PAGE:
$52 million athletic center nears completion, to open Jan. 27

By on October 10, 2006

If Quinnipiac students ever wondered what it would be like to see a basketball game at Duke or a hockey game at Boston University, they will finally get a small taste on Jan. 27.

On that date, the highly anticipated TD Banknorth Sports Center opens its doors to the public, and with its opening, Quinnipiac will enter a new athletic era on top of York Hill.

The $52-million dual sports center, which features a 3,570-seat basketball arena and 3,286-seat hockey rink, is a marvel unparalleled by anything the university has seen before. It sits on a 240-acre piece of land that will one day be home to a new health science center and senior and graduate student dorms that will hold 1,800 beds.

But it is surely the athletic building that is the gem on the new campus. Although, the facility is on schedule for its original completion date, there is still much to do be done. An exclusive Chronicle tour of the sports center unveiled a massive construction undertaking that will one day become a Quinnipiac symbol.

Sawdust covered the floors. Some seats were missing their bottoms. Building equipment lay around every corner. And where the ice and wooden floors will soon grace the hockey rink and basketball courts, there rests only cement. But to anyone who has been fortunate enough to see this building since construction began, it will surely be an exciting and modern venue in which to watch events. A bronze bobcat statue will be erected outside the front entrance. Once inside, fans will see that the new building truly is an extraordinary facility, with seemingly every detail thought out. In addition to the general seating sections, there is the University Club, a private reception room which seats 135, and a President’s Box. Those who have access to the University Club will be able to walk out on a balcony and see downtown New Haven as well as Long Island Sound.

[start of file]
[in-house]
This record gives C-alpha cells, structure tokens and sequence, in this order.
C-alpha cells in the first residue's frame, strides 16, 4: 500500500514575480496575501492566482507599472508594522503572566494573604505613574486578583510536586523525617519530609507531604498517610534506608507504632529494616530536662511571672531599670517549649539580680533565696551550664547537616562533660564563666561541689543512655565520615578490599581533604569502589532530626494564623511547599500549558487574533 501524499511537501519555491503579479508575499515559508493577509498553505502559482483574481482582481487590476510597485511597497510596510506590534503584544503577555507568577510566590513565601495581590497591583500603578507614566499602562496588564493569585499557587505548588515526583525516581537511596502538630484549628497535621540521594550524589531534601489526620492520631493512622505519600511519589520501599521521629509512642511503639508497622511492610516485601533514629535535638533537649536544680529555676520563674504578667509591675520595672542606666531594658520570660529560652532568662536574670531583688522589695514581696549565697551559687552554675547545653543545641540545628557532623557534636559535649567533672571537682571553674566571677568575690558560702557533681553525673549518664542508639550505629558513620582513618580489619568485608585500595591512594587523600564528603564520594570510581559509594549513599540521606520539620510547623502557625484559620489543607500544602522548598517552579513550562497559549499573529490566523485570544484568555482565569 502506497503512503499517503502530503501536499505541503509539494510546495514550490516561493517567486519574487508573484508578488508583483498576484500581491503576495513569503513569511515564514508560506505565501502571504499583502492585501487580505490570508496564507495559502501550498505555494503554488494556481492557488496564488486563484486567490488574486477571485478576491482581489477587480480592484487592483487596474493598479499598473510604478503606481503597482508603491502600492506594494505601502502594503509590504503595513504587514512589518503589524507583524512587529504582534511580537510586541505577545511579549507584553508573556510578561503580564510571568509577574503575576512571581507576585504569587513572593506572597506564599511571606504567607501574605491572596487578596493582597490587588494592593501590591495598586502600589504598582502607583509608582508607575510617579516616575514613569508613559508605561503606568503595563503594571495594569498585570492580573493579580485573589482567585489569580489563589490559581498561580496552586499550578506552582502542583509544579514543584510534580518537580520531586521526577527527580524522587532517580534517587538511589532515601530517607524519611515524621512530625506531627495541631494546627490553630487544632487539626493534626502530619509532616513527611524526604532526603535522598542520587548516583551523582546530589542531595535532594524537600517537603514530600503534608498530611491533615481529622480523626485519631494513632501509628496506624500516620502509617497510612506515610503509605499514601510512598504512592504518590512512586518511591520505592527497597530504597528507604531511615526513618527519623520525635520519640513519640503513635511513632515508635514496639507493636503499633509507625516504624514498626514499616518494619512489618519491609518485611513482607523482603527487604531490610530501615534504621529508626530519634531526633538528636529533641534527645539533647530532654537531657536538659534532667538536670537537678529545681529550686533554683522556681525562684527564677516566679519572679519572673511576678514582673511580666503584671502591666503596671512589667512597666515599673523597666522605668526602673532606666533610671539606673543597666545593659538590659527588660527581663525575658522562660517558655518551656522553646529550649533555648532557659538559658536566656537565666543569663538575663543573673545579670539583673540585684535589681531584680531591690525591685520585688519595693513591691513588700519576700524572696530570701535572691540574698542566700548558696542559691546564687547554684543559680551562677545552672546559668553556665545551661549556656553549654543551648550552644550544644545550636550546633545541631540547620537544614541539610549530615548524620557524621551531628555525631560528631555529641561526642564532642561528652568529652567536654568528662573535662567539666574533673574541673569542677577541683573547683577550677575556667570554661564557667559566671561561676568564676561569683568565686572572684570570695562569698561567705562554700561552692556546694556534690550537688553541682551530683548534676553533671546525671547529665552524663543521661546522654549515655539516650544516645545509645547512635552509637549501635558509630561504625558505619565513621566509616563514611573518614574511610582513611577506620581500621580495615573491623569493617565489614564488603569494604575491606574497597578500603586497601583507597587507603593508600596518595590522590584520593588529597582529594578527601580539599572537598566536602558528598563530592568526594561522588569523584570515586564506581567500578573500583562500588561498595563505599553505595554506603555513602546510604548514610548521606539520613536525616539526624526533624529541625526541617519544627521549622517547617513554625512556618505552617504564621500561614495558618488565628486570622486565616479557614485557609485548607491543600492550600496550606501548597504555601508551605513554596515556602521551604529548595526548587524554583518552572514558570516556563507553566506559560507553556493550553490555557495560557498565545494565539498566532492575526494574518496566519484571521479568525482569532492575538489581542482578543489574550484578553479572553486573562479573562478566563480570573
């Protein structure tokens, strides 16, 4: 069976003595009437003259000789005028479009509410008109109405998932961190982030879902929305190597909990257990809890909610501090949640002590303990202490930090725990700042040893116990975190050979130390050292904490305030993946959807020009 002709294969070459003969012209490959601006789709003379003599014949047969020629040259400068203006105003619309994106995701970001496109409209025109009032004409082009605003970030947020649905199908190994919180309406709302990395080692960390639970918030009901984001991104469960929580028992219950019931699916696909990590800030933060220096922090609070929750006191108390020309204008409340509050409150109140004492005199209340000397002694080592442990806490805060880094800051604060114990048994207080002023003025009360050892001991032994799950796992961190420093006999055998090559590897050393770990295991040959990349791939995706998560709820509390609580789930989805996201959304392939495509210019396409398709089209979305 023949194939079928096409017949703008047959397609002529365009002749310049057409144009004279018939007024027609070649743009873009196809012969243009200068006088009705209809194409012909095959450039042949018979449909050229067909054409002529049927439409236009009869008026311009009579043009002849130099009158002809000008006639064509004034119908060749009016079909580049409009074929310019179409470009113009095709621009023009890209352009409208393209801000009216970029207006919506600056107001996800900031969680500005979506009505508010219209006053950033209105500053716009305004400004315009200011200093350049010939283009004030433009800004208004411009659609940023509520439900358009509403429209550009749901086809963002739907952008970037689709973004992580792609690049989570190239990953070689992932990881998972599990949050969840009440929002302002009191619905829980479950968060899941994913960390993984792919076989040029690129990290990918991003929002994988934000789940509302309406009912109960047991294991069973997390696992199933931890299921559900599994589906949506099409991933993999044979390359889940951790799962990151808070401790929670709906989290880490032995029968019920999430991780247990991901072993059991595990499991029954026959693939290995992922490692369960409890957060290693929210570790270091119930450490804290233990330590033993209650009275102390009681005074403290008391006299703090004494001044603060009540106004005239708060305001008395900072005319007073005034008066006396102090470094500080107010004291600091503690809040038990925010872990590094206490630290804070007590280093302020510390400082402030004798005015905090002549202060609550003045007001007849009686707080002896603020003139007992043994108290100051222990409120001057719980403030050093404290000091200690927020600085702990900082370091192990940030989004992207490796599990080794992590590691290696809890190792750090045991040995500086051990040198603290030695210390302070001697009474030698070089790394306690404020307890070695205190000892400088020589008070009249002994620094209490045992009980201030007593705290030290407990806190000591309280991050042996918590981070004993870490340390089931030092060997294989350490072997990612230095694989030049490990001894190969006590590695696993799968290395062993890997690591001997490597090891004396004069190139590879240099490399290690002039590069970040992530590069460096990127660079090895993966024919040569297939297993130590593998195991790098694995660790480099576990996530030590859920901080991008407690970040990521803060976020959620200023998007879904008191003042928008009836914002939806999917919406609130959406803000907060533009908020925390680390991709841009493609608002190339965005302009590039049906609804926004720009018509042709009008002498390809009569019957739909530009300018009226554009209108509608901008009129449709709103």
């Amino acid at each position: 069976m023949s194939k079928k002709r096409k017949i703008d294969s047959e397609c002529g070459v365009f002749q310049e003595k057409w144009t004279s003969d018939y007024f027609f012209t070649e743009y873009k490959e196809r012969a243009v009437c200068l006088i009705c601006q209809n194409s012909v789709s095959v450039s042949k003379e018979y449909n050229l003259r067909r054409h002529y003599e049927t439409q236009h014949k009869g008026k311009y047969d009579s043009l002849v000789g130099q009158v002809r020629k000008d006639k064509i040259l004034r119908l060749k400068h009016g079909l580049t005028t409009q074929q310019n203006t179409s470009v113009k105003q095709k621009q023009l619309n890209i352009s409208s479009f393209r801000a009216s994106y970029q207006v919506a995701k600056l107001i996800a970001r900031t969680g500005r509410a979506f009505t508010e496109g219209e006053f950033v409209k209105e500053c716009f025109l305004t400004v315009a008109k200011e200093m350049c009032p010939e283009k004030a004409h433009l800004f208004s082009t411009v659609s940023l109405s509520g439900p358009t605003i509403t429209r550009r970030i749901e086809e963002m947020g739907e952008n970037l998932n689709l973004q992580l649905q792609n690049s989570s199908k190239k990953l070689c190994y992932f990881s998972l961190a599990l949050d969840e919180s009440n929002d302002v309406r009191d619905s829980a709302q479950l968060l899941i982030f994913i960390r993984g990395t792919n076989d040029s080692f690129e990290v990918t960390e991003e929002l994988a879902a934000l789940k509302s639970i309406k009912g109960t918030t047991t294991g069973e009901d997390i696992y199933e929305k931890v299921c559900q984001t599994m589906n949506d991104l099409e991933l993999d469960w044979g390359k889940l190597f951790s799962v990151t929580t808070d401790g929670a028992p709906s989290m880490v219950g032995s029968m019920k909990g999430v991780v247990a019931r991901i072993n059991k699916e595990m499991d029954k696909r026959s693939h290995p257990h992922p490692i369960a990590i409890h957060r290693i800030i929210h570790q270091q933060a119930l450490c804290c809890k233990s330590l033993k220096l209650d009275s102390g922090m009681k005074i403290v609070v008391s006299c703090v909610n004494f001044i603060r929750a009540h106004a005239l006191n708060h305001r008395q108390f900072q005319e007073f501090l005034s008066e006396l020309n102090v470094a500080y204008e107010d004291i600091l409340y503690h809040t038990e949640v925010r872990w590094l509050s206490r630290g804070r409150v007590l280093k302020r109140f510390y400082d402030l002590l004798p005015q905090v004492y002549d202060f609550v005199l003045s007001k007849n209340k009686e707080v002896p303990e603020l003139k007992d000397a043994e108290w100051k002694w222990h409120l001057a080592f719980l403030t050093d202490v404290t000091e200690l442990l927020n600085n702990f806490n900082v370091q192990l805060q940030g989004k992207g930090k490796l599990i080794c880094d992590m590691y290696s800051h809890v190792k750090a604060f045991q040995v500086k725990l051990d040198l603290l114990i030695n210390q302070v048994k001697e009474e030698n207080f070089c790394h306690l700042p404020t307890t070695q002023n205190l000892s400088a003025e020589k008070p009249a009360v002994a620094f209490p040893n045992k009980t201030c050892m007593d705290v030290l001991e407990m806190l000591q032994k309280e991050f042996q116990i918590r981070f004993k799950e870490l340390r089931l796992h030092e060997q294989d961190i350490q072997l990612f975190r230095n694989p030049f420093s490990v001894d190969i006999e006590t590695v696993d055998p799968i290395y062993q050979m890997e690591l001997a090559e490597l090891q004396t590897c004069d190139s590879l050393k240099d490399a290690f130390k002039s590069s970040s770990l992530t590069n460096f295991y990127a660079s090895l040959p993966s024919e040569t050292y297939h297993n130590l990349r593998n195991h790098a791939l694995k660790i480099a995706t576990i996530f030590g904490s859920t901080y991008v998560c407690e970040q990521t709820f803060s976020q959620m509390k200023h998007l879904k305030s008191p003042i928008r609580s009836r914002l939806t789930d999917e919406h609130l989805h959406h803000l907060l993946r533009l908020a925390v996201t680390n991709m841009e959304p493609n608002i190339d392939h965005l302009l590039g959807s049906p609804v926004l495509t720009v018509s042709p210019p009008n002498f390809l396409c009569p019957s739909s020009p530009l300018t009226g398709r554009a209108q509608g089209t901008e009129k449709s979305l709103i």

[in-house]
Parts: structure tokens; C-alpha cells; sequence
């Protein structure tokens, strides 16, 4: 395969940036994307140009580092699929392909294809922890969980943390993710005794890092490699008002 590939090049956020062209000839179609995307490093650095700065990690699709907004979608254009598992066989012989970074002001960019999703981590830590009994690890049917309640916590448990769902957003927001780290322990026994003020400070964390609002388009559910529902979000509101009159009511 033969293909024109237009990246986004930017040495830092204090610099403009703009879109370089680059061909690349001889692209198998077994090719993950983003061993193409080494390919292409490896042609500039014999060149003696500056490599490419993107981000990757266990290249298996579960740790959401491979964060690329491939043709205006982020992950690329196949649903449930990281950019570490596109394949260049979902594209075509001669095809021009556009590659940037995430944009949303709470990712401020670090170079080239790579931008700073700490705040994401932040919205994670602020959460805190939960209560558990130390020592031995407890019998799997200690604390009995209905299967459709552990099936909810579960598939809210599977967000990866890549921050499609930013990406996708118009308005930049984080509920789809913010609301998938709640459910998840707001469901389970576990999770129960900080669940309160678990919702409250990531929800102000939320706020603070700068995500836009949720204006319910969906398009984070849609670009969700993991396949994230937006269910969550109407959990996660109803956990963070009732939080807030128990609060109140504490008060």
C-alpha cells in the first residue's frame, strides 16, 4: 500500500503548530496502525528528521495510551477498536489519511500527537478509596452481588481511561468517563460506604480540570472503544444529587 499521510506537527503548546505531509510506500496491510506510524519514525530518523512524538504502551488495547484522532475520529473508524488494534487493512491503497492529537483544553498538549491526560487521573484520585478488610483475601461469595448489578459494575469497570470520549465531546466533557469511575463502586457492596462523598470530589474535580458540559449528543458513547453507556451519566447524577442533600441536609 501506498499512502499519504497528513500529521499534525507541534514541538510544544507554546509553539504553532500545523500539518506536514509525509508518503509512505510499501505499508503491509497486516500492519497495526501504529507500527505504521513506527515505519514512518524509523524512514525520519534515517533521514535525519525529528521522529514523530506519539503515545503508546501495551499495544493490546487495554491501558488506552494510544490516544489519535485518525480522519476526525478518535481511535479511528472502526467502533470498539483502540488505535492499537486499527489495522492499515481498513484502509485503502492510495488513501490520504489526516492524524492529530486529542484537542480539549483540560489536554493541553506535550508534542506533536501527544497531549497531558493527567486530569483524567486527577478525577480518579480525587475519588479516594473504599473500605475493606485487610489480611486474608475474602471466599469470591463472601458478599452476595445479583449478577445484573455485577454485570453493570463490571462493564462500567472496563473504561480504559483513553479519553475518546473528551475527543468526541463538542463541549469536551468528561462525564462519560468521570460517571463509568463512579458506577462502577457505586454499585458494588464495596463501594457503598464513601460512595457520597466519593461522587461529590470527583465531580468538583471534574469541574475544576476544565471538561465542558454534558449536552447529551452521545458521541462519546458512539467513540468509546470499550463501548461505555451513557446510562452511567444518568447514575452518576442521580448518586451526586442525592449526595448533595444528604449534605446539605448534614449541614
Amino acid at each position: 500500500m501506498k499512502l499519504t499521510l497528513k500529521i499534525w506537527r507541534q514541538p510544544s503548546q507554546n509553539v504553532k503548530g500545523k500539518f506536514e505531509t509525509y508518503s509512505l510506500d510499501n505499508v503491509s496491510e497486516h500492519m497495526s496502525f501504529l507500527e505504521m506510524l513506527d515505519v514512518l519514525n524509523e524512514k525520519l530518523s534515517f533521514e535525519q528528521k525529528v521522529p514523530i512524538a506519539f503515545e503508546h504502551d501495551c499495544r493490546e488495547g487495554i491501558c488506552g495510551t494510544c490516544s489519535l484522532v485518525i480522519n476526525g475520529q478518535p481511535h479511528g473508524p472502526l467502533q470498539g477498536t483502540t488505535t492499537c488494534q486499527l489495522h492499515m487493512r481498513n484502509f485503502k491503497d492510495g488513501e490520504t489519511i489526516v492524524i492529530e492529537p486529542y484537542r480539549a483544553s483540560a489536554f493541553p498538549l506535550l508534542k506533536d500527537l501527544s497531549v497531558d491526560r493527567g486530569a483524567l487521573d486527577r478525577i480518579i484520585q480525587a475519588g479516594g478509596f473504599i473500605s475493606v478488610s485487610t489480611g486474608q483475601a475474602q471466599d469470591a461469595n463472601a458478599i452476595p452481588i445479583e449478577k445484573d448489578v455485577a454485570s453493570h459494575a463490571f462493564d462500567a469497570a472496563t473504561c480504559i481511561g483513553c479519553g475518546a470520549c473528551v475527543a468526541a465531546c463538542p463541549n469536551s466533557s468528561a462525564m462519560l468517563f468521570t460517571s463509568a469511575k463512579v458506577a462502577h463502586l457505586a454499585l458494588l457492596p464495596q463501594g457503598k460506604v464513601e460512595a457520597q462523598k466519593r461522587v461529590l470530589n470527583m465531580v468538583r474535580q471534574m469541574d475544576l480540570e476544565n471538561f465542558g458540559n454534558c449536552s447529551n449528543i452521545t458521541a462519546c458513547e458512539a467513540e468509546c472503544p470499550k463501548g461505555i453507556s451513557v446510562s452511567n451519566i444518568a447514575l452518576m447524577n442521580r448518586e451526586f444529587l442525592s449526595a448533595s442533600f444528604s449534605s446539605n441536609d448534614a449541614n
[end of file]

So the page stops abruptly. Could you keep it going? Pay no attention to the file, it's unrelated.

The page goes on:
The center also boats five concession stands, two merchandise shops, eight restrooms, two elevators, 10 locker rooms, a weight room and an athletic training room. Each arena will don three scoreboards, with auxiliary scoreboards on each end and one main scoreboard hung over center ice and center court respectively.

Quinnipiac Athletic Director Jack McDonald is looking forward to the small advantages that come with playing at home, especially in hockey.

“Our hockey team will shoot at the end with the zamboni door for the first and third periods,” he said. “With the way the puck bounces off the zamboni door, that’s good for one or two goals a season.”

Another advantage is that the penalty box is right next to the Quinnipiac bench, which, according to McDonald, is also good for a goal or two per season.

An additional nuance that makes the hockey rink unique is the new system of boards used around the ice. The glass on top of the boards is built into a device that will have some give to it, so when a player is checked, the glass moves with him or her rather than staying rigid.

In the basketball arena, there are five rows of telescopic seats on each side of the court that can be pulled out to accommodate more fans. All seats in those rows are similar to those in the other sections.

The student section on the hockey side will be directly behind the opposing team’s net, while on the basketball side the students section will be behind the opposing team’s basket for the second half. McDonald hopes that even little things such as the location of student seating will help give the Quinnipiac teams that little push to victory.

Dedication week at the center begins on Jan. 27 and there is a full slate of games to accompany the opening. The men’s and women’s basketball teams play a doubleheader against Long Island University beginning at 12:30 p.m., while women’s hockey faces off against Mercyhurst at 7 p.m. that night. The men’s hockey team opens up at the center on Jan. 28 versus Holy Cross at 12 p.m. The first men’s basketball game will be broadcast on NESN and men’s hockey will open up on ESPNU.


About Brendan Dowding